How to run a containerized Java application in the cloud on Microsoft Azure

My intention for this blog post was to see how fast could I, with basically zero practical cloud experience, deploy a Java application in just that. For this purpose I decided to go for the Azure Cloud Services. Additionally, I made up my mind to also containerize my Java application making use of Docker. This promises me an easier deployment by including all the binaries and libraries needed.

This post is not meant for any Docker/Microsoft Azure e­xpert. But for people like me, who already wrote some Java code and may have peeked a little bit into the Docker topic. Who have never touched “the cloud”, but are interested to see if this is possible without that much background or even if it can be done without spending any money in the first place. To see how you can achieve this in just a few hours of work…

To put it bluntly, it was much easier than I thought it would be. Just to let you know from the start, I did not check what’s the best way to achieve my goal, what the drawbacks are and how to make it quicker. I will just try to give you a summary of what worked well for me. I hope that you can follow along and also deploy your first code in the cloud.

  • If you already have a suitable Java project, start with step 2.
  • If you already have a dockerized Java application, you can start with step 3.
  • If it is crashing for you in step 3, you can give it a try or you may go back to step 1.
  • If you already have some Docker container running in Azure, you are in the wrong place here ;-)

Step 1: Let’s have a small and simple Java application

Because I wanted to start quickly with the actual deployment, I decided to go for a new SpringBoot project. However, it should also work with most of the “basic” Java projects you can find out there.

If you have a project yourself, just try it out. If you just don’t feel like making things on your own, here is what I chose to do.

I decided to build a tiny RESTful web service and added the following controller class to the project.

package com.deployJavaOnAzure.playwithazure;
import org.springframework.web.bind.annotation.GetMapping;
import org.springframework.web.bind.annotation.RequestMapping;
import org.springframework.web.bind.annotation.RestController;

@RestController
@RequestMapping("/azure/docker/hello")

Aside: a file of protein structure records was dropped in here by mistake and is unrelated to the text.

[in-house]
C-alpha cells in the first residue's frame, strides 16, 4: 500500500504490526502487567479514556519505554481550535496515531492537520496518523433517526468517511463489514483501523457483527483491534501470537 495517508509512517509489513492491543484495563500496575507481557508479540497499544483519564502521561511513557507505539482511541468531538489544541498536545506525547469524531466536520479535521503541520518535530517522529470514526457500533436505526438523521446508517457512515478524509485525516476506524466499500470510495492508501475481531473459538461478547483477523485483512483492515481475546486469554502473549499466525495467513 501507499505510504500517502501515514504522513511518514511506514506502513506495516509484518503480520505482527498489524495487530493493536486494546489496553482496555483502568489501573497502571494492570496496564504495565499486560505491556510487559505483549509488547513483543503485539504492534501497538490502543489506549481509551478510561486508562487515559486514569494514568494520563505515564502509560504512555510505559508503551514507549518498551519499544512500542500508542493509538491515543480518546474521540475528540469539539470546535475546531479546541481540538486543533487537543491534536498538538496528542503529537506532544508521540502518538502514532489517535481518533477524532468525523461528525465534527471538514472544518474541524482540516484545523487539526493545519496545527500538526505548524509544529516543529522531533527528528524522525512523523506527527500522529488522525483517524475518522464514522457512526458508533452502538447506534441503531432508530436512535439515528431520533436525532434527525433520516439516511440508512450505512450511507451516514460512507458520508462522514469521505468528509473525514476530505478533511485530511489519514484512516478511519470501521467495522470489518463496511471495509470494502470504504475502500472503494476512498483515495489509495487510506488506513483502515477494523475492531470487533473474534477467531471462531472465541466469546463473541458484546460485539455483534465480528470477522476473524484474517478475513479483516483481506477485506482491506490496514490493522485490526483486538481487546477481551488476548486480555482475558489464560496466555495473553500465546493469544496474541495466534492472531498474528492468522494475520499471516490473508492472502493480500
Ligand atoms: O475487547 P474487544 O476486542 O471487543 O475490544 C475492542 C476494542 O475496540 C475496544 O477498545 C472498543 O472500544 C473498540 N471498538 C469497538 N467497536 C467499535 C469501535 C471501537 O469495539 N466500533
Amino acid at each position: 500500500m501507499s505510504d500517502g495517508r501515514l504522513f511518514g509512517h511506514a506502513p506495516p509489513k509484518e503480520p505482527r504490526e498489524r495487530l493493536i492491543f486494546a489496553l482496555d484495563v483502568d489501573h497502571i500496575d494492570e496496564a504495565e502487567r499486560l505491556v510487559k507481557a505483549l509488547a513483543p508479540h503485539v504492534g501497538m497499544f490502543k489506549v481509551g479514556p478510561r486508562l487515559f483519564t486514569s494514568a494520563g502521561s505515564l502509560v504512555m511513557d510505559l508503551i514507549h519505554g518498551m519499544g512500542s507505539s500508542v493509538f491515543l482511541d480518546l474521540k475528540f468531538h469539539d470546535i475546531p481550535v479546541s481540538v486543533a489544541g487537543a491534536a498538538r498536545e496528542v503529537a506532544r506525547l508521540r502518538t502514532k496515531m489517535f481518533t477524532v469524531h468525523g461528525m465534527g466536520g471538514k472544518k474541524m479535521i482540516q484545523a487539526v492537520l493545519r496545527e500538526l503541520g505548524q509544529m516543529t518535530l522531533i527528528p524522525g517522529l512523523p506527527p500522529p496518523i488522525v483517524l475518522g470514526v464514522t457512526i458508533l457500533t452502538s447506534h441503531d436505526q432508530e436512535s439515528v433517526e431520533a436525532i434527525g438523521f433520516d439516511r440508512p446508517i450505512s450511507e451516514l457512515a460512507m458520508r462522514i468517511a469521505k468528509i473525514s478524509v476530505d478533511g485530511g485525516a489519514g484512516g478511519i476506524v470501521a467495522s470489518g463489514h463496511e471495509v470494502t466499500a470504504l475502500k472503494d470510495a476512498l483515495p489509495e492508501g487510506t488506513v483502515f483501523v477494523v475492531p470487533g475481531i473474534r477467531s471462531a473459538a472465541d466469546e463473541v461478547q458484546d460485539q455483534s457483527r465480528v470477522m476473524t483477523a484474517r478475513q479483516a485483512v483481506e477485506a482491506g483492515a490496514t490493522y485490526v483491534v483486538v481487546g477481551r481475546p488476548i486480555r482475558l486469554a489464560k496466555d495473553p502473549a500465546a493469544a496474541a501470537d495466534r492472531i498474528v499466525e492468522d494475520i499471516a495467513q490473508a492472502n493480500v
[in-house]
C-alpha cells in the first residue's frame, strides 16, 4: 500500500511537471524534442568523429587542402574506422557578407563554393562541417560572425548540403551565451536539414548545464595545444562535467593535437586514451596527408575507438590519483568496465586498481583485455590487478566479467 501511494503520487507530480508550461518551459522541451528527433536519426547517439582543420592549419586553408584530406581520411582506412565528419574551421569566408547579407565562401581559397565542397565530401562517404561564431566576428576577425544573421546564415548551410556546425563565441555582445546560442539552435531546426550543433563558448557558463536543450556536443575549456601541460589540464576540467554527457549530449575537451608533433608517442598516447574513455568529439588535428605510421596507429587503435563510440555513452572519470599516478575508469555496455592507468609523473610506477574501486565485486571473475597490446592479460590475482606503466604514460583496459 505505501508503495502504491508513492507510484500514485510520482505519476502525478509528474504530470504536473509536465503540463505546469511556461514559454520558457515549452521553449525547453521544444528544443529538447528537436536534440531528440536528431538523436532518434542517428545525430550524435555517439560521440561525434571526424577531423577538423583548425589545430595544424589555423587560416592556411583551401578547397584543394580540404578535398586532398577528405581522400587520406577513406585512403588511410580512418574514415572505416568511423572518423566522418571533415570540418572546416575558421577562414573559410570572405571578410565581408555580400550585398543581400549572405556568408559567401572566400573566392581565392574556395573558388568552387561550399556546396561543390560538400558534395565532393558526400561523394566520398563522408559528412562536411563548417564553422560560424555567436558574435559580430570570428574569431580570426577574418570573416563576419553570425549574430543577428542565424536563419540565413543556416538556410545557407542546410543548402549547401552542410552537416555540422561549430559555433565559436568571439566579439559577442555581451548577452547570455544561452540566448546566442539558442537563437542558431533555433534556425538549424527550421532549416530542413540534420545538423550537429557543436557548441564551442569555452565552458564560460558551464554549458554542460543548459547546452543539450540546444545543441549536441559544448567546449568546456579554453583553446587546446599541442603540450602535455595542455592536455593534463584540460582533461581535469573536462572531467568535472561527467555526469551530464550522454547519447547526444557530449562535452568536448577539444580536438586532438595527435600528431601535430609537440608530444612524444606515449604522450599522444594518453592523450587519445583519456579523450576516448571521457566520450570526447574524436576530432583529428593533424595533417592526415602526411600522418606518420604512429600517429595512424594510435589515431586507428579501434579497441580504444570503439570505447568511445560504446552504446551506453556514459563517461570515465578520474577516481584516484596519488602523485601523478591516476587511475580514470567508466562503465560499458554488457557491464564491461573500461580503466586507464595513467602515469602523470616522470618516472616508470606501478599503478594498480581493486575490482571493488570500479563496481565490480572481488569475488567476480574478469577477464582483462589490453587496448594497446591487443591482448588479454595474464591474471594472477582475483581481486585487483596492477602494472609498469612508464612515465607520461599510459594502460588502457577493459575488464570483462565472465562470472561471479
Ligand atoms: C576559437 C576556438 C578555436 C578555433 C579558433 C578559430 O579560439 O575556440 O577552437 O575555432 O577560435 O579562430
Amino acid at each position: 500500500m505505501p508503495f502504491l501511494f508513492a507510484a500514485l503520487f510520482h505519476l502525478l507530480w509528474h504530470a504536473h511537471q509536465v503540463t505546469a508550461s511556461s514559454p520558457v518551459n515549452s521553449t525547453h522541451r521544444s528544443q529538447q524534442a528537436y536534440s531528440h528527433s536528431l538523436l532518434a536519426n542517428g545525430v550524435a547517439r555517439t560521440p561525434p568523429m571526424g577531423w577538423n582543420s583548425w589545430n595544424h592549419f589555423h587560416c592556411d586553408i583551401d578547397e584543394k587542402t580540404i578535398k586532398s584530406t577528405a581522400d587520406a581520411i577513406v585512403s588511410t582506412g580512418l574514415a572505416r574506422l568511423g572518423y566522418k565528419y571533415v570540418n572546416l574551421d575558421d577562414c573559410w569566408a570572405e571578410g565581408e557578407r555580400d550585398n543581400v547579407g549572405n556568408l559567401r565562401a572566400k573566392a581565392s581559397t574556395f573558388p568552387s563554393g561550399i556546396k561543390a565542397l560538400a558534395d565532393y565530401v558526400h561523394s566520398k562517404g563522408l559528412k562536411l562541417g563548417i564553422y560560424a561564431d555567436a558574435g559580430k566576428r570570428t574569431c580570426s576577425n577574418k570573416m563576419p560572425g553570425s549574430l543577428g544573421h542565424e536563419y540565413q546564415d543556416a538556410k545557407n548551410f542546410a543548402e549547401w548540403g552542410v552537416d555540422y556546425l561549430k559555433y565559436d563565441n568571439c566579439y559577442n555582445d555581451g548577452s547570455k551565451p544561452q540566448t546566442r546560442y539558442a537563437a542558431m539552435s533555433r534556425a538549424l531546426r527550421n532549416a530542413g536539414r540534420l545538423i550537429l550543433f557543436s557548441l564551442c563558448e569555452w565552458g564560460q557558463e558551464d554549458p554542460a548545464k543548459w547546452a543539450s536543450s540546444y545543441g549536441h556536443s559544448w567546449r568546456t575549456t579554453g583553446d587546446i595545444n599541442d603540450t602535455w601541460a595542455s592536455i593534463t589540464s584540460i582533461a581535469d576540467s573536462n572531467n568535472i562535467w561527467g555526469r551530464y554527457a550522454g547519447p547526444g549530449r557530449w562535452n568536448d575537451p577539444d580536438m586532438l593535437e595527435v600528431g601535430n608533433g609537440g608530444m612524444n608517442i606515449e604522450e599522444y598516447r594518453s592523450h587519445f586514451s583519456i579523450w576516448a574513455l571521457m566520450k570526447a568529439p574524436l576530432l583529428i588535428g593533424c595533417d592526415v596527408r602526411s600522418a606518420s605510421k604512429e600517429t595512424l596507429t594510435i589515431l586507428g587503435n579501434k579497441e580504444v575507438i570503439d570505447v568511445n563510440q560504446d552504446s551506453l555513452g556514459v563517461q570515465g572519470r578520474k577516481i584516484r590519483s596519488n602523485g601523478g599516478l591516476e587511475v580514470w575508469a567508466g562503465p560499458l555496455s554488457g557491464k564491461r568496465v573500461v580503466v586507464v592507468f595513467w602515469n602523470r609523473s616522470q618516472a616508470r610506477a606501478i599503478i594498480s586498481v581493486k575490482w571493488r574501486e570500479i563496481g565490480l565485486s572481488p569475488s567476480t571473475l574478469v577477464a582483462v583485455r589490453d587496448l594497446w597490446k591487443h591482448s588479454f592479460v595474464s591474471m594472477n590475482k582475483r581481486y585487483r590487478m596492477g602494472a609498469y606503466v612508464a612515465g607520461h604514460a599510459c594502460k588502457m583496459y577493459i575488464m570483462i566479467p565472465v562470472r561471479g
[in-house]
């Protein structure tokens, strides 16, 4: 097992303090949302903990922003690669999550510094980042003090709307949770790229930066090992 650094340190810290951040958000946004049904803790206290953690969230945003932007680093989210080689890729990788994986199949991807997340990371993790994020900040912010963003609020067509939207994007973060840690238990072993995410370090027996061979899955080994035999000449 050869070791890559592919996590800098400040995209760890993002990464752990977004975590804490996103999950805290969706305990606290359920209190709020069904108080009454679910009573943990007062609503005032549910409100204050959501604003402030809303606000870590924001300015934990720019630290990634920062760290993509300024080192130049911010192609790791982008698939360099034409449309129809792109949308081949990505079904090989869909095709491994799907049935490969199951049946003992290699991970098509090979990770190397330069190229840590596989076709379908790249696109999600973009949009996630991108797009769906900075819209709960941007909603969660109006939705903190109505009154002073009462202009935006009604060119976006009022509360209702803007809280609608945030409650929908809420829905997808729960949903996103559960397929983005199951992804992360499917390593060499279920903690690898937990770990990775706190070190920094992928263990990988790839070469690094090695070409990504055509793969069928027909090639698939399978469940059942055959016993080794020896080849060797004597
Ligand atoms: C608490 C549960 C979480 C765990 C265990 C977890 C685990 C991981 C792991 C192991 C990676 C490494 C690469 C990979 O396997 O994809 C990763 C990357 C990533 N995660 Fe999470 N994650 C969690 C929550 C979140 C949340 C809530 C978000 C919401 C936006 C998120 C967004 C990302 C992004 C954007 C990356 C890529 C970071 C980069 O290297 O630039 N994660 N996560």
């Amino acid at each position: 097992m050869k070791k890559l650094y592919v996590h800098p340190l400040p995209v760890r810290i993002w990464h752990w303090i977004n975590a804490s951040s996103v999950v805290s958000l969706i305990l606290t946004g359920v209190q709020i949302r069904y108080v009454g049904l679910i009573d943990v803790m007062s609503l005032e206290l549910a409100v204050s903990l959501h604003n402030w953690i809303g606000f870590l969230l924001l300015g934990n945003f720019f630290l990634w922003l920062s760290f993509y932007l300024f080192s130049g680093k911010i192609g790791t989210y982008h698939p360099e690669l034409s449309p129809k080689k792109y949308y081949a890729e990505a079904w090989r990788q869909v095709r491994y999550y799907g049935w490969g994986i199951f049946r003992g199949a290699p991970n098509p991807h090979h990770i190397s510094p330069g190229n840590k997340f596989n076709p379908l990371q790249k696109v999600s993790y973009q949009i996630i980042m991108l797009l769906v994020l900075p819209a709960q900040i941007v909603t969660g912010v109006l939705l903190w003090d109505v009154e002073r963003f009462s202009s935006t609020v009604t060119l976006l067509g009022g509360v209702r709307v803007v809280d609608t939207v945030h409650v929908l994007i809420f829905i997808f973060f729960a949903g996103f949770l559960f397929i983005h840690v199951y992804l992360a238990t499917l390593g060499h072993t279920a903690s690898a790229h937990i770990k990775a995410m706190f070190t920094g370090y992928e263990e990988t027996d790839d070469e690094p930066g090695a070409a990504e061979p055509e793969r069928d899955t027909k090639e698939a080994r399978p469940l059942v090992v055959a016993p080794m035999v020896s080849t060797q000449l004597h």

public class sayHello {
	 @GetMapping
	 public String hello() {
		 return "I'm containerized Java code running in Azure";
	 }
}

 To check if this works I also added the following line to the application.properties file.

server.port=8085 

You should now be able to build and run your application. To test this in a browser go to: localhost:8085/azure/docker/hello

Your browser should lie to you now, but hopefully not for long.

If you found this boring, you should have jumped directly to step 2. If this was new for you: congratulations, you run your first SpringBoot RESTful service. If you feel ready, continue to the next level.

Step 2: Put it in a Docker container

Now we want to deploy our application inside a Docker container. “Why one should do such a thing” and how to install Docker on your machine will not be covered here, so I jump right into what I did next. To build a new Docker image we create a Dockerfile within the project repository.

Along with our application we have to put all needed dependencies and libraries as well. Fortunately, there are plenty of images out there you can build on. All we need is a version of the openjdk image provided by the public repository on DockerHub. I decided to go for the latest alpine release, because it leads to smaller images which will be beneficial especially in the cloud.

Adding our recently created application and opening the port 8085 the Dockerfile will look as follows:

FROM openjdk:8-alpine
ADD build/libs/dockerizeMe.jar dockerizeMe.jar
EXPOSE 8085
ENTRYPOINT ["java","-jar","dockerizeMe.jar"]

To get a better name for the build artifact I just add the following lines to the build.gradle file.

bootJar {
   archiveName = 'dockerizeMe.jar'
}

To build the new image, run the following command in the Powershell (inside your project’s repository):

IN:
docker build -t javaimage .
OUT: 
... some lines skipped here ...
Something saying "SUCCESSFULLY BUILD..." should be fine.

To check if we didn’t mess things up, we try to create a container instance from the image we just created.

IN:
docker run -p 8085:8085 javaimage
OUT:
 .   ____          _            __ _ _